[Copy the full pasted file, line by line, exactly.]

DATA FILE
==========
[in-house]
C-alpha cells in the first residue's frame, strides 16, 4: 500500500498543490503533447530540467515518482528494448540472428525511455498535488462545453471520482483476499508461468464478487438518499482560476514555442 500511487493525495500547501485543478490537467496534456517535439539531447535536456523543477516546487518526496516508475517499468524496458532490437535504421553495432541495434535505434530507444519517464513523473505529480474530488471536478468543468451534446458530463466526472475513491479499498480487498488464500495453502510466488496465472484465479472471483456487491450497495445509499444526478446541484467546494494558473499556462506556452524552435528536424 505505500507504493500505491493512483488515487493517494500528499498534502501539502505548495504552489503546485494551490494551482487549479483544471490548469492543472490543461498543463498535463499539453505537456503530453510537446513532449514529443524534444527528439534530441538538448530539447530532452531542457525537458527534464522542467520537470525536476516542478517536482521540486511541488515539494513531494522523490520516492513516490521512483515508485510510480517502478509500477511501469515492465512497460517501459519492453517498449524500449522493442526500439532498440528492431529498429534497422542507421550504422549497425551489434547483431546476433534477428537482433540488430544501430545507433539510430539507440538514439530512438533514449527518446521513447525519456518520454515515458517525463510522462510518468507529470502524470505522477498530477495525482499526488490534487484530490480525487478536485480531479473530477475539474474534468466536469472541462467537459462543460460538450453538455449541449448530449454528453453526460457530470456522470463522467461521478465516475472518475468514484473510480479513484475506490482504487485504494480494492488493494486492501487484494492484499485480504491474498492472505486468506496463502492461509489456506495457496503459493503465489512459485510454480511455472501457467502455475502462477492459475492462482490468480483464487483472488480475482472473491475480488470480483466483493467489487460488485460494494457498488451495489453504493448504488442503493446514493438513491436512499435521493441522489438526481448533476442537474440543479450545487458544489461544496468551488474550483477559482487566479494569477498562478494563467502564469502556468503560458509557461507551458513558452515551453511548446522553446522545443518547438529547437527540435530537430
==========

[in-house]
C-alpha cells in the first residue's frame, strides 16, 4: 500500500498543490503533447530540467515518482528494448540472428525511455498535488462545453471520482483476499508461468464478487438518499482560476514555442 500511487493525495500547501485543478490537467496534456517535439539531447535536456523543477516546487518526496516508475517499468524496458532490437535504421553495432541495434535505434530507444519517464513523473505529480474530488471536478468543468451534446458530463466526472475513491479499498480487498488464500495453502510466488496465472484465479472471483456487491450497495445509499444526478446541484467546494494558473499556462506556452524552435528536424 505505500507504493500505491493512483488515487493517494500528499498534502501539502505548495504552489503546485494551490494551482487549479483544471490548469492543472490543461498543463498535463499539453505537456503530453510537446513532449514529443524534444527528439534530441538538448530539447530532452531542457525537458527534464522542467520537470525536476516542478517536482521540486511541488515539494513531494522523490520516492513516490521512483515508485510510480517502478509500477511501469515492465512497460517501459519492453517498449524500449522493442526500439532498440528492431529498429534497422542507421550504422549497425551489434547483431546476433534477428537482433540488430544501430545507433539510430539507440538514439530512438533514449527518446521513447525519456518520454515515458517525463510522462510518468507529470502524470505522477498530477495525482499526488490534487484530490480525487478536485480531479473530477475539474474534468466536469472541462467537459462543460460538450453538455449541449448530449454528453453526460457530470456522470463522467461521478465516475472518475468514484473510480479513484475506490482504487485504494480494492488493494486492501487484494492484499485480504491474498492472505486468506496463502492461509489456506495457496503459493503465489512459485510454480511455472501457467502455475502462477492459475492462482490468480483464487483472488480475482472473491475480488470480483466483493467489487460488485460494494457498488451495489453504493448504488442503493446514493438513491436512499435521493441522489438526481448533476442537474440543479450545487458544489461544496468551488474550483477559482487566479494569477498562478494563467502564469502556468503560458509557461507551458513558452515551453511548446522553446522545443518547438529547437527540435530537430